In the aviation industry, good customer experiences are of great significance. Customers are the most important factor in this industry, because airlines depend on their customers – without customers, airlines would not exist! Therefore, companies have to understand the people’s needs and wants in order to deliver unique experiences. This can be done by making the customer feel special with a more personalized experience or sending a follow up e-mail, for example. Emirates, for instance, provides the so called ‘Knowledge-driven Inflight Service’, which makes it possible for the airline crew to review previous trips customers have taken with the carrier before. Thus, they know about the customer’s preferences and issues that might have occurred during their previous travels (R. Kollau, 2012). Based on that, improvements can be made and personalized service can be provided.
Focusing on Ryanair, some people have complained about them and their customer service in the past. However, real life examples show that they do provide personalized customer service; when a woman claimed for a refund because her mother-in-law passed away, she received a reply within hours with kind words and the acceptance of refunding her trip or when a passenger was sick during the flight and directly received the attention and help of the cabin crew (Ryanair, 2015). This shows that the company puts effort in providing good customer service and shows understanding for customer’s situations. Nevertheless, focusing on the company’s personal contact hours, they offer service of 12 to 13 hours on workdays and personal live chats during the day (Ryanair, 2015), whereas KLM for example, provides a 24/7 customer service (KLM Royal Dutch Airlines, 2015).
Unfortunately, many times passengers have complaints about their journey, often already during the booking process. For instance, hidden costs occur at the last moment or problems with payment methods arise. People get frustrated and search for a different flight. In this case, companies can use the path analysis, which allows them to analyze the path customers take through the internet. Google, Expedia, advertisement on social media or directly via the website are some examples of different paths. Thus, airlines can recognize where problems occur and based on that, change certain tools to create a good and easy path through all different channels, as this leads to the purchase of products.
Moreover, airlines maintain points of interactions, for example at the booking process, the check-in, the boarding and the inflight experience itself. Companies should use the richer data to aim to exceed their expectations (Clayton & Hilz, 2015). For instance, some passengers might have seating preferences, while others are more concerned about food and beverages during the flight, because certain health issues might exist.
Once a relationship with a person exists, companies aim to seek loyal, repeated customers. To find out how they perform and how willing they are to continue the relationship, the retention analysis is a beneficial tool to apply. It is used to keep up with customers and to follow their path to prevent them from dropping off the customer lifetime pyramid. This kind of marketing activity is considered to be the most responsive one, as by knowing what the customers’ needs are increases loyalty. Flight upgrades and club memberships might be a good service to accommodate customers, such as KLM’s Flying Blue. With this offer, customers earn miles and enjoy exclusive benefits every time they book a flight with KLM, Air France or other partners (KLM Royal Dutch Airlines, 2015). Emirates on the other hand, provides special offers to business and first class customers, for example a complimentary Chauffer-drive service to the airport and to the final destination. Also families receive special services such as special entertainment for children during the inflight and the provision of complimentary strollers at Dubai airport (Emirates, 2015).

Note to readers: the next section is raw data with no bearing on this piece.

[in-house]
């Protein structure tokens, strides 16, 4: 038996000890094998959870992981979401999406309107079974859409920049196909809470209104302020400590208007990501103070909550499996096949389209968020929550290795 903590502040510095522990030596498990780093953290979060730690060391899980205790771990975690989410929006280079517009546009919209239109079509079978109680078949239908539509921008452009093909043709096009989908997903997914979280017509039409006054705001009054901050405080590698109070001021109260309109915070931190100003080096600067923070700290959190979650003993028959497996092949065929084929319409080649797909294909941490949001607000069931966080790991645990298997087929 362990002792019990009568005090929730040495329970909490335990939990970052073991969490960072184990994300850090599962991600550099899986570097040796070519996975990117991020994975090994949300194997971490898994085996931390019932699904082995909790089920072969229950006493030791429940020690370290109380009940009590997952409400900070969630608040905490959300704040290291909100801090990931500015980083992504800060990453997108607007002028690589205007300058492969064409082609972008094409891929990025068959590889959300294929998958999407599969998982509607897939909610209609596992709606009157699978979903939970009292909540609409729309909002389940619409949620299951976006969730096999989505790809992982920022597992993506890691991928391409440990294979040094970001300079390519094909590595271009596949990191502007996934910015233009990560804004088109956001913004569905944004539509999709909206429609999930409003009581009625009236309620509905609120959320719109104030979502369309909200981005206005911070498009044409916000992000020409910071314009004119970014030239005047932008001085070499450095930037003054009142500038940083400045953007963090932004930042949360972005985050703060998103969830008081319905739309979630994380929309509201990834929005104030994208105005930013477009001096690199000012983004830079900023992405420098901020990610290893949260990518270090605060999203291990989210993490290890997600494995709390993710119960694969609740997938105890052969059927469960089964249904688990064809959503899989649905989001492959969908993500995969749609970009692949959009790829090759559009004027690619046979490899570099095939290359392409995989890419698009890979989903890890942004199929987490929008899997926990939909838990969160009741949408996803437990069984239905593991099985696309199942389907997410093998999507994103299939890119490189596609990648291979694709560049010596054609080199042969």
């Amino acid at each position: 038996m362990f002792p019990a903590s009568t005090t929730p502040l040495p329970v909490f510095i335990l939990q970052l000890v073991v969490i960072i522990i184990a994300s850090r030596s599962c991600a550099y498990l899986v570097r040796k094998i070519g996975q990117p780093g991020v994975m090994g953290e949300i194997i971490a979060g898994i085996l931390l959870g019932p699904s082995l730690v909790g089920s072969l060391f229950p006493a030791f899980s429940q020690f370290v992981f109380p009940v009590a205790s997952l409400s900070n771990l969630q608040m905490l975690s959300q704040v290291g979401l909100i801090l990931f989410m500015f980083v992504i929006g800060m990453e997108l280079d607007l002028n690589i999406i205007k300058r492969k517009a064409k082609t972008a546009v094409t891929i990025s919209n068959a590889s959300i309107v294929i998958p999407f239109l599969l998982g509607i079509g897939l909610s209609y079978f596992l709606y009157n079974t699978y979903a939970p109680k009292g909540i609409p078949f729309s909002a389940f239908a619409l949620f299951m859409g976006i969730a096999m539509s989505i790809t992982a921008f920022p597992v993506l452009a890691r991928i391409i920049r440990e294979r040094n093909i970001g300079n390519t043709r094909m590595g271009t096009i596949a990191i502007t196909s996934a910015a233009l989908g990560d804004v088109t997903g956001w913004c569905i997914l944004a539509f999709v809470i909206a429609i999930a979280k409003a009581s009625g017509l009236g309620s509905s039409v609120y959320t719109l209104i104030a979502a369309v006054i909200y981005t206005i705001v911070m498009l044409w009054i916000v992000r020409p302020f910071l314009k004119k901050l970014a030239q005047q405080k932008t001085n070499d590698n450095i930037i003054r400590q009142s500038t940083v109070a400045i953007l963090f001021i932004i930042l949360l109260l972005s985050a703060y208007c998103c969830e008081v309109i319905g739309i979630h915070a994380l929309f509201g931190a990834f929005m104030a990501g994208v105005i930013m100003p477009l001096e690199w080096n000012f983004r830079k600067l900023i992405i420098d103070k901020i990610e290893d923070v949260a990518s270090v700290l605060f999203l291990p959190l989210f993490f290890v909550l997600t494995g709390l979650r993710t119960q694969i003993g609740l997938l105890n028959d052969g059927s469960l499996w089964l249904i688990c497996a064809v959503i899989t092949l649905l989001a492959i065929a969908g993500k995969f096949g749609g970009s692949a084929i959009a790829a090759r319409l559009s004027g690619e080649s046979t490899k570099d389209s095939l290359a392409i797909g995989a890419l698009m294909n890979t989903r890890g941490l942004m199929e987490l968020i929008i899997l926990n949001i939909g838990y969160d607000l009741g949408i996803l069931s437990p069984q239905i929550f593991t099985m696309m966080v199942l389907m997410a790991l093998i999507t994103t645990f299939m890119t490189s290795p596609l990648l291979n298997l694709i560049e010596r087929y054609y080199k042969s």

Nevertheless, some customers are likely to discontinue using the product or service an airline offers. To identify those customers and to find solutions to bring them back, the Churn analysis is used (StatSoft, 2015). In this case, the companies have to examine the causes and based on that make improvements.
To conclude, good and satisfying service always has to be provided throughout all channels in the airline industry, especially because customers are most valuable for the companies. There is always a risk to lose customers, but by following their paths and by using rich data to meet the customer’s expectations, this risk can be lowered, and therefore, it will be beneficial for both parties, the customers and the company’s financial aims.
Clayton, E., Hilz, A. (2015), 2015 Aviation Trends, Retrieved from http://www.strategyand.pwc.com/perspectives/2015-aviation-trends
Emirates (2015), The Emirates Experience, Retrieved from http://www.emirates.com/english/flying/
KLM Royal Dutch Airlines (2015), Contact about flight bookings, Retrieved from https://www.klm.com/travel/nl_en/customer_support/customer_support/contact/about/flight_bookings.htm
KLM Royal Dutch Airlines (2015), Earn Miles and enjoy exclusive benefits, Retrieved from https://www.klm.com/travel/de_en/flying_blue/about-flyingblue/all_about_flying_blue/index.htm
Kollau, R. (2012), Emirates provides 1,000 pursers with HP tablets as part of ‘knowledge-driven’ in-flight service drive, Retrieved from http://www.airlinetrends.com/2012/12/01/emirates-knowledge-based-in-flight-service-hp-elitepad/
Ryanair (2015), Customer Feedback, Retrieved from https://www.ryanair.com/en/customer-feedback/
Ryanair (2015), Frequently Asked Questions, Retrieved from https://www.ryanair.com/ie/questions/where-are-you-calling-from/
StatSoft (2015), Churn Analysis, Retrieved from http://www.statsoft.com/Solutions/Financial/Churn-Analysis